Billed as the largest Opera House from San Francisco to St. Louis, Schieffelin Hall opened its doors in 1881. It was the first building in Tombstone to have electricity and to this day is still the largest adobe structure in America. Of all the plays performed, perhaps the most widely remembered was “Stolen Kisses”, which Morgan Earp attended the night he was shot. It was the last place the Earp brothers were together before the murder. Right in front of Schieffelin is 4th and Fremont, the deadliest intersection in all of Arizona. And just down the street is The Bird Cage—a theatre house that managed to operate continuously, twenty-four hours a day, three hundred and sixty-five days a year, from 1881 to 1889. Legend has it that twenty-six people were killed in The Bird Cage theater during this time, and over one hundred and forty bullet holes remain in the building.
The victims of these nearby gunfights and stabbings must have sought sanctuary within the town’s familiar landmark. What else could account for the paranormal activity that takes place in Schieffelin to this day? Actors, attendees, and production crews have all reported curtains opening on their own, lights flickering, and props sliding away—or completely missing only to return a few hours later. Even the A&E television show Ghost Adventures took notice and featured episodes in two different seasons of the show’s production. In one episode, the activity in Schieffelin Hall convinced viewers around the world that someone or something still lingers inside the hall.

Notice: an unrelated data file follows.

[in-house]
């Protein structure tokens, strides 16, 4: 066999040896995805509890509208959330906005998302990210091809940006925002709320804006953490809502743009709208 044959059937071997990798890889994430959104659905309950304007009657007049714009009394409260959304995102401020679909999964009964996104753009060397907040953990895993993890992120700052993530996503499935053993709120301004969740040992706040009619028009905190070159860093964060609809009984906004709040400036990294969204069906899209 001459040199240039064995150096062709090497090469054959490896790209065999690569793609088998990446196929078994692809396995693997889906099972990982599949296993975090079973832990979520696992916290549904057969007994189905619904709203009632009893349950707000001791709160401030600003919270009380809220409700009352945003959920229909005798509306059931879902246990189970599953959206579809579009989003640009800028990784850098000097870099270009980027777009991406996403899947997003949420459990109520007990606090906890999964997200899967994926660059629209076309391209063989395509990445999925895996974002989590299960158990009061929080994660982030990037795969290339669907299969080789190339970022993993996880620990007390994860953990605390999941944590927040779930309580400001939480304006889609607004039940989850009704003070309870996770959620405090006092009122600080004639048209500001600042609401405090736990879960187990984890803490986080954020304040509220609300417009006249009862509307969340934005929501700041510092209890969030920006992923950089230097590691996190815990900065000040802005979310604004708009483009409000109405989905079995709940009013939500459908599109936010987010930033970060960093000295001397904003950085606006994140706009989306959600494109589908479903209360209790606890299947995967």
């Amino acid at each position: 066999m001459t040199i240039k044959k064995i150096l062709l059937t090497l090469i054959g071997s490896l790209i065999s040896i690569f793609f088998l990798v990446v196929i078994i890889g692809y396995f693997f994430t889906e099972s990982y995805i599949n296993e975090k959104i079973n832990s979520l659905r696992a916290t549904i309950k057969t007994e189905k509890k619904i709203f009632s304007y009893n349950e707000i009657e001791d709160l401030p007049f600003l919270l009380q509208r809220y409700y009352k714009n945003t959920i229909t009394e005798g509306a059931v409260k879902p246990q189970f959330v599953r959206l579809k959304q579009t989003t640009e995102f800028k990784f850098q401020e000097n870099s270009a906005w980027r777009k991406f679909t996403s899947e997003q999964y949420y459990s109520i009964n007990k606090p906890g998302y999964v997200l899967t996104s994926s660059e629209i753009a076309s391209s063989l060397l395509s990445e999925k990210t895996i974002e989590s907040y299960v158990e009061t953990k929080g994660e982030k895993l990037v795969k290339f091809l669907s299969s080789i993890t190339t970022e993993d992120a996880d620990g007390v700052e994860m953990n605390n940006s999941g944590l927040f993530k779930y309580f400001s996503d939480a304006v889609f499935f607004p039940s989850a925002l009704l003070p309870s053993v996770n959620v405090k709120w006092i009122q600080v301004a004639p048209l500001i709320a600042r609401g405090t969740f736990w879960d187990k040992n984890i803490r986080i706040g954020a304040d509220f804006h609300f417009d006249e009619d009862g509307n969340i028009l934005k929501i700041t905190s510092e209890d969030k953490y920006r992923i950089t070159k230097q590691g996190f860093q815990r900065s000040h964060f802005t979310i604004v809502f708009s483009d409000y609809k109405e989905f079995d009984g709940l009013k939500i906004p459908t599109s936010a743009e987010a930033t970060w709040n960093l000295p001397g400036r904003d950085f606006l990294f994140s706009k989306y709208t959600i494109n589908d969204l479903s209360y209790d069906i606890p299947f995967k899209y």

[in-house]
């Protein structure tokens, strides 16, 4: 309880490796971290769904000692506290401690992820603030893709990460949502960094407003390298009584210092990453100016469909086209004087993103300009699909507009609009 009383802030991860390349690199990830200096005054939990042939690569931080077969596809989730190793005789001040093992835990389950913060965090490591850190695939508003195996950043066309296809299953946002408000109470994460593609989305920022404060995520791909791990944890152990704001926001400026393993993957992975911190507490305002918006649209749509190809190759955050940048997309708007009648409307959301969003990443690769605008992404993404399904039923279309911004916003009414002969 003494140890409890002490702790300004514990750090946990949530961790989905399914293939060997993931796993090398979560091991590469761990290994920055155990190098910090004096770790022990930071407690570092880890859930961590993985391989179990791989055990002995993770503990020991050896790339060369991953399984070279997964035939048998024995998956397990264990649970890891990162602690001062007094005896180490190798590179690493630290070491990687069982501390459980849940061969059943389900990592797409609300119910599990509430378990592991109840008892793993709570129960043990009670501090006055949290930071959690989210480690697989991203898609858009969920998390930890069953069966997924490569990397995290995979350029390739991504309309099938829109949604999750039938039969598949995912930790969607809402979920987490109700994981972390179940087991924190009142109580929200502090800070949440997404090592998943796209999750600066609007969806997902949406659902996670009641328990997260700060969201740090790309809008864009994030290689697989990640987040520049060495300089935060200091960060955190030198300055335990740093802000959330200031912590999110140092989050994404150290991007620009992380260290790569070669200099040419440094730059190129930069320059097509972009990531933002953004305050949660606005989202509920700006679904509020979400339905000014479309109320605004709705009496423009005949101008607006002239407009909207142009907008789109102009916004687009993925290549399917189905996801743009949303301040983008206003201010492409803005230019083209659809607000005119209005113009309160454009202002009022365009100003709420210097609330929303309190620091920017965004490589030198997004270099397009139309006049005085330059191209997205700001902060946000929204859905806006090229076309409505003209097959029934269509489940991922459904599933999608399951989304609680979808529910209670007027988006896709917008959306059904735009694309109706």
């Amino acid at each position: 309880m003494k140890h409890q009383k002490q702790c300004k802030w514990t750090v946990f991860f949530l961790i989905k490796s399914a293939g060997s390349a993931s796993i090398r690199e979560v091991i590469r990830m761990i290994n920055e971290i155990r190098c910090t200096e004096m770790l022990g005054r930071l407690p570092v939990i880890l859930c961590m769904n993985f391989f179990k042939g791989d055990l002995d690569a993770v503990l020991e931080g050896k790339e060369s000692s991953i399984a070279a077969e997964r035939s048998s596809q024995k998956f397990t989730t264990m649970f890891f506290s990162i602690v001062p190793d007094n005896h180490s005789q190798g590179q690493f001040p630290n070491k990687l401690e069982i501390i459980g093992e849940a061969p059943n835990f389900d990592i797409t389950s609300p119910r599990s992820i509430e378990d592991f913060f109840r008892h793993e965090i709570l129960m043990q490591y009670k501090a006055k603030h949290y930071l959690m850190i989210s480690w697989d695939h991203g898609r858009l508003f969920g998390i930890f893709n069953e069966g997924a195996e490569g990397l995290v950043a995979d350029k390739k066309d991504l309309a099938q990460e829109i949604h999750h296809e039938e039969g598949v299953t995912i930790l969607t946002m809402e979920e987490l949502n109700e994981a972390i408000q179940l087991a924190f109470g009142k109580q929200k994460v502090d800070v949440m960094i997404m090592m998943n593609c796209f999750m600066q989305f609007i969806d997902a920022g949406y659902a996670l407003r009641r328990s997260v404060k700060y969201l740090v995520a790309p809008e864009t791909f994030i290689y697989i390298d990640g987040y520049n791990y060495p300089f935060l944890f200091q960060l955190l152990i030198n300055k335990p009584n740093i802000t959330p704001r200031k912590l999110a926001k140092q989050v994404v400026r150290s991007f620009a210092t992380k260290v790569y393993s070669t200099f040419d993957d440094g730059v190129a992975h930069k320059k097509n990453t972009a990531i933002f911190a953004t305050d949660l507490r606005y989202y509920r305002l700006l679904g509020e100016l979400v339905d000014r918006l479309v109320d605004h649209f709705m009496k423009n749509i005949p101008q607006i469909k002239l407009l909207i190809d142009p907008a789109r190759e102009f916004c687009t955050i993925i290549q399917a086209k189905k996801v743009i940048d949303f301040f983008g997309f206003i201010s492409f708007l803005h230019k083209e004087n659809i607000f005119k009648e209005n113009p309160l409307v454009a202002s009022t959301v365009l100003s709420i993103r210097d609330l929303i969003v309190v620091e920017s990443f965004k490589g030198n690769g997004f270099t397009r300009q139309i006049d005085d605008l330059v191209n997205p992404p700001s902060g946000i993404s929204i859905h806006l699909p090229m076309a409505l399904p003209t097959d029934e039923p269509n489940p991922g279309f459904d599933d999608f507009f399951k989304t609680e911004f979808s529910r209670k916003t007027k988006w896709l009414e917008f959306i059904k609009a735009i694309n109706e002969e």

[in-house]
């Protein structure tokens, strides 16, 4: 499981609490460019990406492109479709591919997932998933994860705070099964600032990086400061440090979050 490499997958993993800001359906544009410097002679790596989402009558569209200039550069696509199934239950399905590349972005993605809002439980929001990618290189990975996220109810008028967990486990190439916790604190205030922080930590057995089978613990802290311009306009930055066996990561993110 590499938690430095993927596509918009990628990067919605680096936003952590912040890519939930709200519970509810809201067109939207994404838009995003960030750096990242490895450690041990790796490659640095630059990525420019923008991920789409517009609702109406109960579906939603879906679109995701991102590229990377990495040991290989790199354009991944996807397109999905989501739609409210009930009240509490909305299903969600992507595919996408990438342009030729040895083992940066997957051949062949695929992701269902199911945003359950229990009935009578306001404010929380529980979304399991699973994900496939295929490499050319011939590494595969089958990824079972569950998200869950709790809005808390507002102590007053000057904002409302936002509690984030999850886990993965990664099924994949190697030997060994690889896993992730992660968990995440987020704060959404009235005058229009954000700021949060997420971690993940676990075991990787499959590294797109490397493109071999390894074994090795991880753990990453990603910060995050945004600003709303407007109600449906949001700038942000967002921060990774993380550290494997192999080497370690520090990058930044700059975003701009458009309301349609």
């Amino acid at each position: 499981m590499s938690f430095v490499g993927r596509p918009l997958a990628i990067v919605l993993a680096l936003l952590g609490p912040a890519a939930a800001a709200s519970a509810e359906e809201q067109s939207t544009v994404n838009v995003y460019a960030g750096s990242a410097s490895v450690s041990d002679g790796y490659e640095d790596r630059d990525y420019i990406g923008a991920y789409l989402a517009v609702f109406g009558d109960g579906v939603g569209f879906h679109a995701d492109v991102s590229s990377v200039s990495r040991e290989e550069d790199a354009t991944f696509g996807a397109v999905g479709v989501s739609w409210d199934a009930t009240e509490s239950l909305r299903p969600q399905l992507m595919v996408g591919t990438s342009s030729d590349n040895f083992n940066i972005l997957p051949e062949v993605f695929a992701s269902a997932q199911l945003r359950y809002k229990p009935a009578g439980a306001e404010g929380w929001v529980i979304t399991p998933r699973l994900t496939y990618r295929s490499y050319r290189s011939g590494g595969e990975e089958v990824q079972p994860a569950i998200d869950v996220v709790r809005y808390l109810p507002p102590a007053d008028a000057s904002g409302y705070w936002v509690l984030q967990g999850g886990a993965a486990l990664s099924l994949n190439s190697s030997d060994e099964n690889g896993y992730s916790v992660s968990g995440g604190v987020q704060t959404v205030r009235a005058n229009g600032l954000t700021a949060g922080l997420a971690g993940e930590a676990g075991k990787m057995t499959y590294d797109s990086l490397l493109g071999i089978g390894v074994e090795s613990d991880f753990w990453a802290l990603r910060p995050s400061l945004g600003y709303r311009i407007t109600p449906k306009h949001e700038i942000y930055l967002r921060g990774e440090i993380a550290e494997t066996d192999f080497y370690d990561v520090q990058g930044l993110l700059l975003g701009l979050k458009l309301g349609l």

For as long as Schieffelin Hall has stood in Tombstone, above it, has been the lodge of King Solomon #5. The small lodge packs as much history as the rest of the town. The infamous gunfight at the OK Corral was witnessed from the upstairs windows and documented by King Solomon’s secretary at the time being that lodge was in session during the shootout. Judge Wells Spicer was master at the time and ended up being the presiding judge in the ensuing OK Corral trial against the Earps.
Families in attendance at this year’s Degree in the Desert, will be able to see in person the King Solomon Lodge’s rich history and be welcomed at the fellowship hour between 4:00-5:30pm in Schieffelin Hall. And, if you’re a Master Mason, you can bear witness to KS #5 raising their newest brother, not in the lodge, but in the infamous Schieffelin Hall. Don’t worry, a true brother will have nothing to fear from Tombstone’s ghostly inhabitants.
See you there!